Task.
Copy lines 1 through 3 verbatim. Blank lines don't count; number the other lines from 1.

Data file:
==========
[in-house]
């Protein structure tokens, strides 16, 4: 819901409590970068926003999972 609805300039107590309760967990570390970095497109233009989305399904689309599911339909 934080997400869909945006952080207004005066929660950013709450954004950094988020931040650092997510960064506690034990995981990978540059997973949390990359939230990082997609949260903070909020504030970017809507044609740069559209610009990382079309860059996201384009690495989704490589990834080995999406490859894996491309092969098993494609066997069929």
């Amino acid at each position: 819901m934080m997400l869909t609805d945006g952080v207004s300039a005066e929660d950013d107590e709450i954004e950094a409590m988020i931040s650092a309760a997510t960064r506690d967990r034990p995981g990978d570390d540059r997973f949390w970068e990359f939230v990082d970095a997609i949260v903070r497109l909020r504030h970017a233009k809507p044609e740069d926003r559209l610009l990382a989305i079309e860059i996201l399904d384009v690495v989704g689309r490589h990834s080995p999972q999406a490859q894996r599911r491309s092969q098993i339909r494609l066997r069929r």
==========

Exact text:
[in-house]
């Protein structure tokens, strides 16, 4: 819901409590970068926003999972 609805300039107590309760967990570390970095497109233009989305399904689309599911339909 934080997400869909945006952080207004005066929660950013709450954004950094988020931040650092997510960064506690034990995981990978540059997973949390990359939230990082997609949260903070909020504030970017809507044609740069559209610009990382079309860059996201384009690495989704490589990834080995999406490859894996491309092969098993494609066997069929």
């Amino acid at each position: 819901m934080m997400l869909t609805d945006g952080v207004s300039a005066e929660d950013d107590e709450i954004e950094a409590m988020i931040s650092a309760a997510t960064r506690d967990r034990p995981g990978d570390d540059r997973f949390w970068e990359f939230v990082d970095a997609i949260v903070r497109l909020r504030h970017a233009k809507p044609e740069d926003r559209l610009l990382a989305i079309e860059i996201l399904d384009v690495v989704g689309r490589h990834s080995p999972q999406a490859q894996r599911r491309s092969q098993i339909r494609l066997r069929r």